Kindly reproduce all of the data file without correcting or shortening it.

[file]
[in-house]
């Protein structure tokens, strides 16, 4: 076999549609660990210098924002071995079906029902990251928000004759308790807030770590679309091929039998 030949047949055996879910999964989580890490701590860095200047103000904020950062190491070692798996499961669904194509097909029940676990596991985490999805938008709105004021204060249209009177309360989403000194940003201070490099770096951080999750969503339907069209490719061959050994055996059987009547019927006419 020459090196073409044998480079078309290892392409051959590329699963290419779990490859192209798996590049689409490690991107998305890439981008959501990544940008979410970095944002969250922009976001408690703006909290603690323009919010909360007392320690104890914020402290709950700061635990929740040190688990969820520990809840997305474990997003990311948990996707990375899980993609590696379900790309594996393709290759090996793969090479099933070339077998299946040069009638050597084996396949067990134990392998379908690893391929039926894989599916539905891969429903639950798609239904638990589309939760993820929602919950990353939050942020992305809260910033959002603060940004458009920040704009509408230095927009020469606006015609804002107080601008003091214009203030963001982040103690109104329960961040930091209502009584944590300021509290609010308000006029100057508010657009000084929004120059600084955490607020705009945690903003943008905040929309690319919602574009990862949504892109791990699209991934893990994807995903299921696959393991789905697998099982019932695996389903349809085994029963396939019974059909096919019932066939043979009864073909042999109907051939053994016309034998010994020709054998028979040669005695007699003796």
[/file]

[in-house]
């Protein structure tokens, strides 16, 4: 076999549609660990210098924002071995079906029902990251928000004759308790807030770590679309091929039998 030949047949055996879910999964989580890490701590860095200047103000904020950062190491070692798996499961669904194509097909029940676990596991985490999805938008709105004021204060249209009177309360989403000194940003201070490099770096951080999750969503339907069209490719061959050994055996059987009547019927006419 020459090196073409044998480079078309290892392409051959590329699963290419779990490859192209798996590049689409490690991107998305890439981008959501990544940008979410970095944002969250922009976001408690703006909290603690323009919010909360007392320690104890914020402290709950700061635990929740040190688990969820520990809840997305474990997003990311948990996707990375899980993609590696379900790309594996393709290759090996793969090479099933070339077998299946040069009638050597084996396949067990134990392998379908690893391929039926894989599916539905891969429903639950798609239904638990589309939760993820929602919950990353939050942020992305809260910033959002603060940004458009920040704009509408230095927009020469606006015609804002107080601008003091214009203030963001982040103690109104329960961040930091209502009584944590300021509290609010308000006029100057508010657009000084929004120059600084955490607020705009945690903003943008905040929309690319919602574009990862949504892109791990699209991934893990994807995903299921696959393991789905697998099982019932695996389903349809085994029963396939019974059909096919019932066939043979009864073909042999109907051939053994016309034998010994020709054998028979040669005695007699003796």